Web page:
Expression of cartilage oligomeric matrix protein (COMP) by embryonic and adult osteoblasts

Paul E. Di Cesare, Carrie Fang, Michael P. Leslie, Hermina Tulli, Roberto Perris, Cathy S. Carlson

Research output: Contribution to journalArticlepeer-review

66 Scopus citations

Abstract

Cartilage oligomeric matrix protein has been implicated as an important component of endochondral ossification because of its direct effects on chondrocytes. The importance of this protein for skeletal development and growth has been recently illustrated by the identification of mutations in cartilage oligomeric protein genes in two types of inherited chondrodysplasias and osteoarthritic phenotypes: multiple epiphyseal dysplasia and pseudoachondroplasia. In the present study, we report the presence of cartilage oligomeric protein in embryonic and adult osteoblasts. A foot from a 21-week-old human fetus, subchondral bone obtained from knee replacement surgery in an adult patient, and a limb from a 19-day-postcoital mouse embryo were analyzed with immunostaining and in situ hybridization. In the human fetal foot, cartilage oligomeric protein was localized to osteoblasts of the bone collar and at the newly formed bone at the growth plate and bone diaphyses. Immunostaining was performed on the adult subchondral bone and showed positive intracellular cellular staining for cartilage oligomeric protein of the osteoblasts lining the trabecular bone. There was no staining of the osteocytes. Immunostaining of the mouse limb showed the most intense staining for cartilage oligomeric protein in the hypertrophic chondrocytes and in the surrounding osteoblast cells of the developing bone. Cartilage oligomeric protein mRNA and protein were detected in an osteoblast cell line (MG-63), and cartilage oligomeric protein mRNA was detected from human cancellous bone RNA. These results suggest that the altered structure of cartilage oligomeric protein by the mutations seen in pseudoachondroplasia and multiple epiphyseal dysplasia may have direct effects on osteoblasts, contributing to the pathogenesis of these genetic disorders.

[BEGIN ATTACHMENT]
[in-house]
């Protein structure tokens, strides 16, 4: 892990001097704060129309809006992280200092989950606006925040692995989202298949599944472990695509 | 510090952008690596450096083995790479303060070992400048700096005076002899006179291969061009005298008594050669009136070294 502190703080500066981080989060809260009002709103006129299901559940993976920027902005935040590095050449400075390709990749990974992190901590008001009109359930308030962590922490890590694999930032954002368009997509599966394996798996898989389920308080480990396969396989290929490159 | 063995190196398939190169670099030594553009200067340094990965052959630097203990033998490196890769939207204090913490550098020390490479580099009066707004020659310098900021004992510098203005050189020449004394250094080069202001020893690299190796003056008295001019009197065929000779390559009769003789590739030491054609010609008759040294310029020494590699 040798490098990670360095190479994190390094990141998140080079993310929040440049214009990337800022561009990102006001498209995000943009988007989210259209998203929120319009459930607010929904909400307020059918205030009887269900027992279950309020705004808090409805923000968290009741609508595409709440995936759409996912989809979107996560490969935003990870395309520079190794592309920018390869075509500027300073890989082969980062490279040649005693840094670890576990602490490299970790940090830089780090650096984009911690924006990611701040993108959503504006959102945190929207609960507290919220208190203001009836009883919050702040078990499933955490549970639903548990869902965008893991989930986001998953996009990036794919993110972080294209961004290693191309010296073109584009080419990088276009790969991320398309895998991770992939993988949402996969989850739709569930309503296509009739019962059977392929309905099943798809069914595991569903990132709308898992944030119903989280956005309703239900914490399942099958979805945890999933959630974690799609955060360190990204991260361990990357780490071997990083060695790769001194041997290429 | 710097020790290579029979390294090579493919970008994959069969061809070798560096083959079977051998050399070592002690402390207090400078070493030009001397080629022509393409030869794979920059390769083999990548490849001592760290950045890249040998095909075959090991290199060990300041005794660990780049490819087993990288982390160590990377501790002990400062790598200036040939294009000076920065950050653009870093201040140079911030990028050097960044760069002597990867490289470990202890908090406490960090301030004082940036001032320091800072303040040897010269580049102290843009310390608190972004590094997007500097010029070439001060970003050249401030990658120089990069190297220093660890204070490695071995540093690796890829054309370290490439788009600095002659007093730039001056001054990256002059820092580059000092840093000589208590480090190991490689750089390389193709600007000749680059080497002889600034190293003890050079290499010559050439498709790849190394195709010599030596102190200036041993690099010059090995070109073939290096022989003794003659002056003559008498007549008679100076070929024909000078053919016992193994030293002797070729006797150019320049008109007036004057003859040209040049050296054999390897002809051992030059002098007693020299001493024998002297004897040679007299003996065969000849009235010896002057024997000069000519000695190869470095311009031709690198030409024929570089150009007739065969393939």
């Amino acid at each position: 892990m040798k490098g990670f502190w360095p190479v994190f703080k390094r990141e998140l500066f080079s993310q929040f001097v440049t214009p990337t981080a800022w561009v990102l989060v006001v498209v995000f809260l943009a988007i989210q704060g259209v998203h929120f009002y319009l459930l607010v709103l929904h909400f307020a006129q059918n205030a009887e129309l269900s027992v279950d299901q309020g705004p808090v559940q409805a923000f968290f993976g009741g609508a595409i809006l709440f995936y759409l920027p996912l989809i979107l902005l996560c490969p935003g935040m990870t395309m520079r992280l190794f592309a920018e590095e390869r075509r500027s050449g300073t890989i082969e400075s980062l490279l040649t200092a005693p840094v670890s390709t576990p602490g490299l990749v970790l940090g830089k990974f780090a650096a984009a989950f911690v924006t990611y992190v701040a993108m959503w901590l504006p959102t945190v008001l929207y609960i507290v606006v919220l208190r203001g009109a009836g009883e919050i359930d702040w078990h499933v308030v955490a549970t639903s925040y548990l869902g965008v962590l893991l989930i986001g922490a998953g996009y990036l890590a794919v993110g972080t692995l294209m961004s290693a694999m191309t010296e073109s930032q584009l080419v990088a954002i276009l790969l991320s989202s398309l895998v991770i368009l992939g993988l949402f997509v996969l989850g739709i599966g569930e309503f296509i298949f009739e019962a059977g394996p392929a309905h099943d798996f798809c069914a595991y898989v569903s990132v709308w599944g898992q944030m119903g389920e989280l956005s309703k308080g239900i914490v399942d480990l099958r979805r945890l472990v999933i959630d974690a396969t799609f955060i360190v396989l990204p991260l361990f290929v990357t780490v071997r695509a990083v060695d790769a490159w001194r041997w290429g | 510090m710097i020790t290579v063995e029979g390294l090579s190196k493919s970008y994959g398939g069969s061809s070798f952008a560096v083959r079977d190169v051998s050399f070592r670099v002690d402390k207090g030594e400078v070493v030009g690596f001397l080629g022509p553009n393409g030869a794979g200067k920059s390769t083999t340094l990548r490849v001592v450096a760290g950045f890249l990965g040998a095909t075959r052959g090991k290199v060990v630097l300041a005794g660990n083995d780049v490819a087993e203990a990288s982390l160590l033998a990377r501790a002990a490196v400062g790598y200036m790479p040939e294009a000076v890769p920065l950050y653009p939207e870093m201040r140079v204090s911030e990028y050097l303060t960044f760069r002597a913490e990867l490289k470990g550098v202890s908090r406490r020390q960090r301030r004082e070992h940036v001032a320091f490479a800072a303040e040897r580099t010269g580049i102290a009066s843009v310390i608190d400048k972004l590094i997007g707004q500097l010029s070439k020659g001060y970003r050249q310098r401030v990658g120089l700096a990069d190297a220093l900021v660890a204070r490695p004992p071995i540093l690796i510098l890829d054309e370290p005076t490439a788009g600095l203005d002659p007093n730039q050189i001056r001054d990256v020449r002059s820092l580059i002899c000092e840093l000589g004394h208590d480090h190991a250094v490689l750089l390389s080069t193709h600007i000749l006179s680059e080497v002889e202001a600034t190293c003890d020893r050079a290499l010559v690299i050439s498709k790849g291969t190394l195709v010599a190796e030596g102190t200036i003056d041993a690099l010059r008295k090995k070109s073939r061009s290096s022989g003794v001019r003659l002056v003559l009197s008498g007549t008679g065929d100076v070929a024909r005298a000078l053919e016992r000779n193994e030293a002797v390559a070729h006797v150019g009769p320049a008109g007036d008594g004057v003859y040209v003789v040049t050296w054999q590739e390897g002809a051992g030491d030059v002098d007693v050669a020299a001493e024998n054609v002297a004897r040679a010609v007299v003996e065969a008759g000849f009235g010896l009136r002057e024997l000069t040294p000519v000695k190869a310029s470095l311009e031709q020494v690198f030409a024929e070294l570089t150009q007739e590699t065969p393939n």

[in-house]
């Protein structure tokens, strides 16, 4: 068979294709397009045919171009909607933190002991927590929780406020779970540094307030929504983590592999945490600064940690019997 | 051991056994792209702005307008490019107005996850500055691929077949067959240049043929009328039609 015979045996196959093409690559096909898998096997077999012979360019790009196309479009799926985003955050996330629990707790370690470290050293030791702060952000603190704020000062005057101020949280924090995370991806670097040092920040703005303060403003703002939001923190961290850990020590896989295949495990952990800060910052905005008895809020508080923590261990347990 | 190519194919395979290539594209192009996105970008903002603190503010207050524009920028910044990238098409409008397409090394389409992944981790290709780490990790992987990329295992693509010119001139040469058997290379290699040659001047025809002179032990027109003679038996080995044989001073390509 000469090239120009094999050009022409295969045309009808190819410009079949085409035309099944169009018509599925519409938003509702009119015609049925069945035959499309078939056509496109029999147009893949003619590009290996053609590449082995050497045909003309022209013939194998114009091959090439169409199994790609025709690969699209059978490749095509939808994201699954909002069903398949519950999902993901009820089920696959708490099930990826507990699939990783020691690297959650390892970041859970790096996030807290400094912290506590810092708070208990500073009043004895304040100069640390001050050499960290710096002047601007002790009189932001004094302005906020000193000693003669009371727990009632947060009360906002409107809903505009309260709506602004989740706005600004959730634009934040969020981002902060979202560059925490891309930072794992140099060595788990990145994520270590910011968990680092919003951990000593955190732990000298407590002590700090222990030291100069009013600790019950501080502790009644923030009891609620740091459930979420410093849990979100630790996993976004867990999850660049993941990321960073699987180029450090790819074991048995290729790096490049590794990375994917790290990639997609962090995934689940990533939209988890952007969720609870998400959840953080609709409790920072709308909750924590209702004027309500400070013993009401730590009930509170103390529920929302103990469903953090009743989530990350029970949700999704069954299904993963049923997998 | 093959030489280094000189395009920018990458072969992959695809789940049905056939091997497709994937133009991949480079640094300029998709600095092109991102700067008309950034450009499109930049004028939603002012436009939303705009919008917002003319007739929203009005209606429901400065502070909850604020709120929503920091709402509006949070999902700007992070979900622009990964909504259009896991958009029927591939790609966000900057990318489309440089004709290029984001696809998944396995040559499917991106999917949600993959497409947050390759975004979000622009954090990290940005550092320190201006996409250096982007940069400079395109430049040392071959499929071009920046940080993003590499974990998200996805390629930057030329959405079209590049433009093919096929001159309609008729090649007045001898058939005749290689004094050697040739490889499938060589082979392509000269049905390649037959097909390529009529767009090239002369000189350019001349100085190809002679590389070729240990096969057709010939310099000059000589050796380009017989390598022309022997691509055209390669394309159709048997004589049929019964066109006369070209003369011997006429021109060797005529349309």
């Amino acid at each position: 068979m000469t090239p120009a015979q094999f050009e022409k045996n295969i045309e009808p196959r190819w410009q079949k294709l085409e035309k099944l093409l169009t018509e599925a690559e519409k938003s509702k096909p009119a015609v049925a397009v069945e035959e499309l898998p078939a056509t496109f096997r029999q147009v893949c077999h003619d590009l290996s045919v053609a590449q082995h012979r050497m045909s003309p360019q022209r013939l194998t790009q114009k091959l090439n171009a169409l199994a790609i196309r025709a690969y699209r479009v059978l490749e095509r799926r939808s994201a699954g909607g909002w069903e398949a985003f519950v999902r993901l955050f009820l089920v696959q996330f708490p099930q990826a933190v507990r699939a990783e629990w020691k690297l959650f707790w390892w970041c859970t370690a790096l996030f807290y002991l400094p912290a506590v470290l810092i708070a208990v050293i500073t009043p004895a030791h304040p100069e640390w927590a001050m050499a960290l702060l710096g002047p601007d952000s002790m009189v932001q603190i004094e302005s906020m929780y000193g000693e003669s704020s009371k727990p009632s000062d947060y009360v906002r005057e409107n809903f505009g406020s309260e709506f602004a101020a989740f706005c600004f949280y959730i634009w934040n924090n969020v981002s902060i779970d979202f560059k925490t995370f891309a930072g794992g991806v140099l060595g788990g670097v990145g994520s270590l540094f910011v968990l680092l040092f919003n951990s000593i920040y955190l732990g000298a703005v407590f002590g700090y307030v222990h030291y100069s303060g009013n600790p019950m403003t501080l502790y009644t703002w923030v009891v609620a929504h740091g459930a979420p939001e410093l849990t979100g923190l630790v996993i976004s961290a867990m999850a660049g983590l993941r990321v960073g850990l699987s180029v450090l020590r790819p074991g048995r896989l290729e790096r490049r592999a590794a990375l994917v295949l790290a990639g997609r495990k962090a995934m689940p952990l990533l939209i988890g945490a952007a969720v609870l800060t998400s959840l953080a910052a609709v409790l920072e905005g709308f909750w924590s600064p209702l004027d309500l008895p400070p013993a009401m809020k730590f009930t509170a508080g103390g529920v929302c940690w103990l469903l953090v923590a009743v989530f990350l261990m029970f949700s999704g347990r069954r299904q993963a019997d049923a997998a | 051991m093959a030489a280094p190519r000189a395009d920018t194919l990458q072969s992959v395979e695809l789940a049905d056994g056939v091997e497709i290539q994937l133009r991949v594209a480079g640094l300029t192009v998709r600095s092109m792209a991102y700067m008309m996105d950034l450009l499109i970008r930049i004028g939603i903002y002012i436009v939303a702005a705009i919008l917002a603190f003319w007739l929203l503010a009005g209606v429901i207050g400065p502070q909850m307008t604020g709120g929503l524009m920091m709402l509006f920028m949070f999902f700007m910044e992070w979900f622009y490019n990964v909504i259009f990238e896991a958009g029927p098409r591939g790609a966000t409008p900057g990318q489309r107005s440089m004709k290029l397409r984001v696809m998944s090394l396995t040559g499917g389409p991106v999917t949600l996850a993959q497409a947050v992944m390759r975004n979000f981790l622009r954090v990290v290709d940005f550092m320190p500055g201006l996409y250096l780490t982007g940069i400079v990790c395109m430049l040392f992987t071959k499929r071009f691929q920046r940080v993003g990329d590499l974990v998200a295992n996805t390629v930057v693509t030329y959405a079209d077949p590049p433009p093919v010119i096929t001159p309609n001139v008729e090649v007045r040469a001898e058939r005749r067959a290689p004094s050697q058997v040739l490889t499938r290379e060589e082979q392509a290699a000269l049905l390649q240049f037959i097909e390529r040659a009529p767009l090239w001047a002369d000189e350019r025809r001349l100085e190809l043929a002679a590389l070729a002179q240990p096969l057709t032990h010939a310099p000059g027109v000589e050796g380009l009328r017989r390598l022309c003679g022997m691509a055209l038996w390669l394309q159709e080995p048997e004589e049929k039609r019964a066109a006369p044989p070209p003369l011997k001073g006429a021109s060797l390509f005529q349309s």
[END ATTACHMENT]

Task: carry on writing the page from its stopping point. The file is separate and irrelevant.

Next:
Original languageEnglish (US)
Pages (from-to)713-720
Number of pages8
JournalJournal of Orthopaedic Research
Volume18
Issue number5
DOIs
StatePublished - 2000

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